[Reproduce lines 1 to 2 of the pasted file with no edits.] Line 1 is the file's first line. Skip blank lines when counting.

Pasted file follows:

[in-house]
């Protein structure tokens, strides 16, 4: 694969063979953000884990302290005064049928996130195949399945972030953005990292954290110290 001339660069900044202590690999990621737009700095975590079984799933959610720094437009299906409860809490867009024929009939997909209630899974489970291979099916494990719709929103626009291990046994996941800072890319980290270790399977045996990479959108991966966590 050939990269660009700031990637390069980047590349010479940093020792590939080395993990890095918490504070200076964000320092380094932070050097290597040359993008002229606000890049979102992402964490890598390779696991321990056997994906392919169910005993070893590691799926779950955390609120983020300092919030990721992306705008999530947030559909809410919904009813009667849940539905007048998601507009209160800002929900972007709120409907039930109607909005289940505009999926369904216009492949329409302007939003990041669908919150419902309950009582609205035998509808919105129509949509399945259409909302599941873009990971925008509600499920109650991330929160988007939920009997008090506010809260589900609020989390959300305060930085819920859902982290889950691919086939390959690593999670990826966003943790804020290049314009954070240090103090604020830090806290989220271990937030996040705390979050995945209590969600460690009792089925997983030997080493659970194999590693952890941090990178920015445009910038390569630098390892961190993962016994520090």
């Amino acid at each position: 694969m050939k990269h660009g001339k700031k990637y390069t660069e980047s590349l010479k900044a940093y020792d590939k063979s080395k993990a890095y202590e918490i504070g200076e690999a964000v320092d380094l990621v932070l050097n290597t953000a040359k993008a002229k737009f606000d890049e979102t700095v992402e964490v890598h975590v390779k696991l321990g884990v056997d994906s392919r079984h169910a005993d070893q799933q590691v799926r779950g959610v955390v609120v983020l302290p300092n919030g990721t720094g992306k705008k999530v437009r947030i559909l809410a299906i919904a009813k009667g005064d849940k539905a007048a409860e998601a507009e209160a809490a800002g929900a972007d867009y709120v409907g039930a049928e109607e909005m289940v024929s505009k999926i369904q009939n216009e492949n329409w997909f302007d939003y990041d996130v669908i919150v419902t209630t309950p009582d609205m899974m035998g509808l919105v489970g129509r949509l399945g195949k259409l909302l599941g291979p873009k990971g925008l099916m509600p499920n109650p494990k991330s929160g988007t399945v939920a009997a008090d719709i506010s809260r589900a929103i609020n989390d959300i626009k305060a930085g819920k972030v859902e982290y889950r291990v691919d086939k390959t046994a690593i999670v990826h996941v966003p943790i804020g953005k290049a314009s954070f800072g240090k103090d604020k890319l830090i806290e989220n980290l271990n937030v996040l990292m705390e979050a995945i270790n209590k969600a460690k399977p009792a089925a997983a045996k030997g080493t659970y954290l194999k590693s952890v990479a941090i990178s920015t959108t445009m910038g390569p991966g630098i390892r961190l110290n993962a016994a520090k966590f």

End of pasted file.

[in-house]
């Protein structure tokens, strides 16, 4: 694969063979953000884990302290005064049928996130195949399945972030953005990292954290110290 001339660069900044202590690999990621737009700095975590079984799933959610720094437009299906409860809490867009024929009939997909209630899974489970291979099916494990719709929103626009291990046994996941800072890319980290270790399977045996990479959108991966966590 050939990269660009700031990637390069980047590349010479940093020792590939080395993990890095918490504070200076964000320092380094932070050097290597040359993008002229606000890049979102992402964490890598390779696991321990056997994906392919169910005993070893590691799926779950955390609120983020300092919030990721992306705008999530947030559909809410919904009813009667849940539905007048998601507009209160800002929900972007709120409907039930109607909005289940505009999926369904216009492949329409302007939003990041669908919150419902309950009582609205035998509808919105129509949509399945259409909302599941873009990971925008509600499920109650991330929160988007939920009997008090506010809260589900609020989390959300305060930085819920859902982290889950691919086939390959690593999670990826966003943790804020290049314009954070240090103090604020830090806290989220271990937030996040705390979050995945209590969600460690009792089925997983030997080493659970194999590693952890941090990178920015445009910038390569630098390892961190993962016994520090």